July 2, 2018

The cloud takes care of security—but only when there’s a plan

There is no reason why companies shouldn’t discuss moving to the cloud. The benefits—such as flexibility, lower costs or greater operational security—are too promising for that. But what do company managers need to know about the security aspects in the context of cloud migration? This much is definitely true: a company will only genuinely benefit from greater cybersecurity if the specifics of the collaboration with the cloud provider are governed by contract.

Organisations can increase their security level by smart cloud migration zoom Organisations can increase their security level by smart cloud migration

Something that seems uncomfortable from an IT administrator perspective offers considerable advantages when viewed by managing directors, CEOs, CISOs and other decision-makers: migrating individual applications or even whole data centres to the Cloud. Administrators fear a loss of control and deterioration in the availability of outsourced applications if the respective hardware and software are no longer in-house. But companies can cope with this discomfort—because ultimately cloud services providers generally operate their data centres at a higher level than even bigger SMEs are able to do.

Starting with physical security—entry controls, intruder protection—and through fire protection to multiply redundant provision of emergency power supplies or network infrastructure, for Cloud data centre operators the higher expenditure is a basic requirement for successful customer acquisition. Without these measures, no corporate client would sign a contract with them. And for that reason decision-makers can be certain that the availability of outsourced applications is not going to drop off due to migration.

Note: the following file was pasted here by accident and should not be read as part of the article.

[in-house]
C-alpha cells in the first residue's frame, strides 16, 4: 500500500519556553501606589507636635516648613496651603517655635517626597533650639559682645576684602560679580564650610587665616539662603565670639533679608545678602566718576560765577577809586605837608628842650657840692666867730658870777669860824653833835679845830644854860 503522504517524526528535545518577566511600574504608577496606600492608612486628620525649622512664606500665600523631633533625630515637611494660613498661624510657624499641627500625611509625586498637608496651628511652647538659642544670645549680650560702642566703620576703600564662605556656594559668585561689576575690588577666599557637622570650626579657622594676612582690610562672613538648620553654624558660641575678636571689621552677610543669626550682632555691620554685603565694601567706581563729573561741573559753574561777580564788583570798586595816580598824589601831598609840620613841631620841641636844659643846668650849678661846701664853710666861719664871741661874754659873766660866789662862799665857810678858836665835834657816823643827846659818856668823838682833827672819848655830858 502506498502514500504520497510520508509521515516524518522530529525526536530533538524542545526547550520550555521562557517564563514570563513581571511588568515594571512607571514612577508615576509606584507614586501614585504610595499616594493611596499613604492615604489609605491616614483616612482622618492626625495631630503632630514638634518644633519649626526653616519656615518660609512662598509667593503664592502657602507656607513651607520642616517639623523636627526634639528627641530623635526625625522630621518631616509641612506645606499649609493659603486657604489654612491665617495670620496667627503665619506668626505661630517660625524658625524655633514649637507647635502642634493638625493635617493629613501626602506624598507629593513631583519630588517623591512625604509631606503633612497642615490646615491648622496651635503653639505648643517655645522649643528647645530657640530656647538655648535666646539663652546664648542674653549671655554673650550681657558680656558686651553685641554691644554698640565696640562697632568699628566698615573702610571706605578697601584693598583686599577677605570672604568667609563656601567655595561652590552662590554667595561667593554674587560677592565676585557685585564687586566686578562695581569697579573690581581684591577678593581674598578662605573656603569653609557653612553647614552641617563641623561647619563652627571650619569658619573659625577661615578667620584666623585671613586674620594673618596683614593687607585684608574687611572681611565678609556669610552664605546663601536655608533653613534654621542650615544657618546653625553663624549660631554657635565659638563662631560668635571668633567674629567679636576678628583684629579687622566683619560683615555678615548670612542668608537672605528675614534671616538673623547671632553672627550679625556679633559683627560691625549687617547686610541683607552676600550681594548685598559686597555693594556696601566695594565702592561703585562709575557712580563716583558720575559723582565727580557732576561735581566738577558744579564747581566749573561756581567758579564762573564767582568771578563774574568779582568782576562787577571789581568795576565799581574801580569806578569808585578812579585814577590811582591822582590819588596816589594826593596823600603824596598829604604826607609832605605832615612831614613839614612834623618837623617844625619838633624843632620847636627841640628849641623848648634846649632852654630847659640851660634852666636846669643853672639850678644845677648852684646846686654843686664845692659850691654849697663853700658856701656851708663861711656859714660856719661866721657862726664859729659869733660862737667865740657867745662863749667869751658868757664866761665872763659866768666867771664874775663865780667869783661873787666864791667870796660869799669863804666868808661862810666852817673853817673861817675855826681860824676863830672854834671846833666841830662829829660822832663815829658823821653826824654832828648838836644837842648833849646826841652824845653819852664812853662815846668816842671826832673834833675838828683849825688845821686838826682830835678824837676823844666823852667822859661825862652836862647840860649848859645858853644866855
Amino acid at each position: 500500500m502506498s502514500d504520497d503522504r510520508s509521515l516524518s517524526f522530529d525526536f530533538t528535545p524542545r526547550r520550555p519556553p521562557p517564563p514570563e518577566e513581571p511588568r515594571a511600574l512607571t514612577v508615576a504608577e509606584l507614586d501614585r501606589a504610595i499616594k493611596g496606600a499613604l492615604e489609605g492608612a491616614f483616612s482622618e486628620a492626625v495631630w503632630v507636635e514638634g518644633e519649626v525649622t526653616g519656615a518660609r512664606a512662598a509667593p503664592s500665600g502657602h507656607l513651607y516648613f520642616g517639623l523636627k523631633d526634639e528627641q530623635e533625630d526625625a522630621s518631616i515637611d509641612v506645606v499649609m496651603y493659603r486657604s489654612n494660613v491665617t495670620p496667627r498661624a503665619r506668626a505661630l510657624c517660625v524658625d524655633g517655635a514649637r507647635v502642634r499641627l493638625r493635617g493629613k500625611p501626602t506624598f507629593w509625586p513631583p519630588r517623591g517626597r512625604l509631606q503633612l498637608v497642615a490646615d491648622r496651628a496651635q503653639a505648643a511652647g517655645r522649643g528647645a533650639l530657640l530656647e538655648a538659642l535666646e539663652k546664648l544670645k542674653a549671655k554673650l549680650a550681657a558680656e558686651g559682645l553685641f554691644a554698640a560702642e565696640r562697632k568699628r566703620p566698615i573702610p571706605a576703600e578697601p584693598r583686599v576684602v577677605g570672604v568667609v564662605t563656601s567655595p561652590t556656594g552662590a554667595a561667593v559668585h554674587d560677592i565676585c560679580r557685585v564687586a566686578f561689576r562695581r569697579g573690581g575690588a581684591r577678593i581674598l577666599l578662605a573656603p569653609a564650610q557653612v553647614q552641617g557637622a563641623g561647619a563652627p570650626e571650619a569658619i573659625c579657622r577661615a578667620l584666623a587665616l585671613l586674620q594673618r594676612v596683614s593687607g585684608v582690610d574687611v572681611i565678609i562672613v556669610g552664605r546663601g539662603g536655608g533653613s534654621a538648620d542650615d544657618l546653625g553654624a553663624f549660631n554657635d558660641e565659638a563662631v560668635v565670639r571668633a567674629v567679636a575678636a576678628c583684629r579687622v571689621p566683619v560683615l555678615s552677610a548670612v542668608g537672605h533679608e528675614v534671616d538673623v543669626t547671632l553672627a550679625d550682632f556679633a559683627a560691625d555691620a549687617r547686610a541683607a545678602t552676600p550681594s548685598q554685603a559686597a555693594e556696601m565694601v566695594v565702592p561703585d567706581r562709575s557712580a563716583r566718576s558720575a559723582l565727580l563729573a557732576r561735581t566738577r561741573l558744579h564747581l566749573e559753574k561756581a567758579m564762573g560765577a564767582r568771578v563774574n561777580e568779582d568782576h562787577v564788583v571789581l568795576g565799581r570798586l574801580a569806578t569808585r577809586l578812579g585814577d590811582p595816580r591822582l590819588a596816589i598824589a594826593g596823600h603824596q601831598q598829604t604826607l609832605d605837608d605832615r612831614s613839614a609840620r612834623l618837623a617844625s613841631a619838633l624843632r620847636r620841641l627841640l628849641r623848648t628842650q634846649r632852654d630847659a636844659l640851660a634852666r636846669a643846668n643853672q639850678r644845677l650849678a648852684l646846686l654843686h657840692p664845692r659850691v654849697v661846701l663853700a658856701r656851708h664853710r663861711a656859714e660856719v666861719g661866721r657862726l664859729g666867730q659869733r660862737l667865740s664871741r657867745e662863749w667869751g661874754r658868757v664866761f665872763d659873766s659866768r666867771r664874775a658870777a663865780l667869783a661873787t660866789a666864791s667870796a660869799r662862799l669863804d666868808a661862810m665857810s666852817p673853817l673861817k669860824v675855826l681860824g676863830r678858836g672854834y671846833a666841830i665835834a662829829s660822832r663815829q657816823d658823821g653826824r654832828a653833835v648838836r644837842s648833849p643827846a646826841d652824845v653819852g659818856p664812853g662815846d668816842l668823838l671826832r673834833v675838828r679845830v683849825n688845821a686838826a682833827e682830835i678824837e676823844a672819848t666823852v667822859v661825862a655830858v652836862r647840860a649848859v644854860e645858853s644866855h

But what about actual cybersecurity? Here, too, professional operators come out well, as they generally have their own cybersecurity teams looking for signs of successful attacks round the clock. But that brings us precisely to the crux of the matter, which many cloud users only become aware of after the contract has been taken out: the services of such specialists can only be called upon if they have previously been assured under contract. Negotiations with cloud providers are therefore by no means a task solely for the IT specialists. Company management also needs to be sitting at the table, in order that contracts are framed to be as watertight as possible.

That’s because even services which would be a matter of course in-house, such as backups or installing antivirus software, are often only performed by cloud service providers if they are contractually obliged to do so. To say nothing of more challenging issues, such as encryption of dormant data or transferred data. When it comes to encryption, the customer also needs to ensure that all key material is in its possession and does not come into the possession of the provider.

When it comes to compliance issues such as the General Data Protection Regulation (GDPR), companies themselves remain obligated. They need to ensure themselves that all the requirements of the GDPR are satisfied, irrespective of whether the data are held locally or in the cloud. The only exceptions are where cloud providers give a contractual assurance that they are dealing with GDPR compliance. Additionally, potential cloud users should check to ensure that the operator is certified under recognised standards such as ISO 27000 or BSI C5.

In order to eliminate the notorious “shadow IT” (hardware and software used by employees without the knowledge of the IT department) via cloud migration, plenty of reflection by company and IT managers is called for regarding the choice of cloud offerings. That’s because if employees find they are missing key tools, such as solutions for team communications or file storage, despite migration, they may simply and unceremoniously book the necessary cloud services themselves—without IT knowing about it. As far as possible, company managers should prevent this, since data leaks can readily come about through these services (which are then used without monitoring)—thereby increasing the risk of infringing the GDPR. Conversely, where specialists for IT and cybersecurity define the aims of migration jointly with company management, such risks can largely be excluded.


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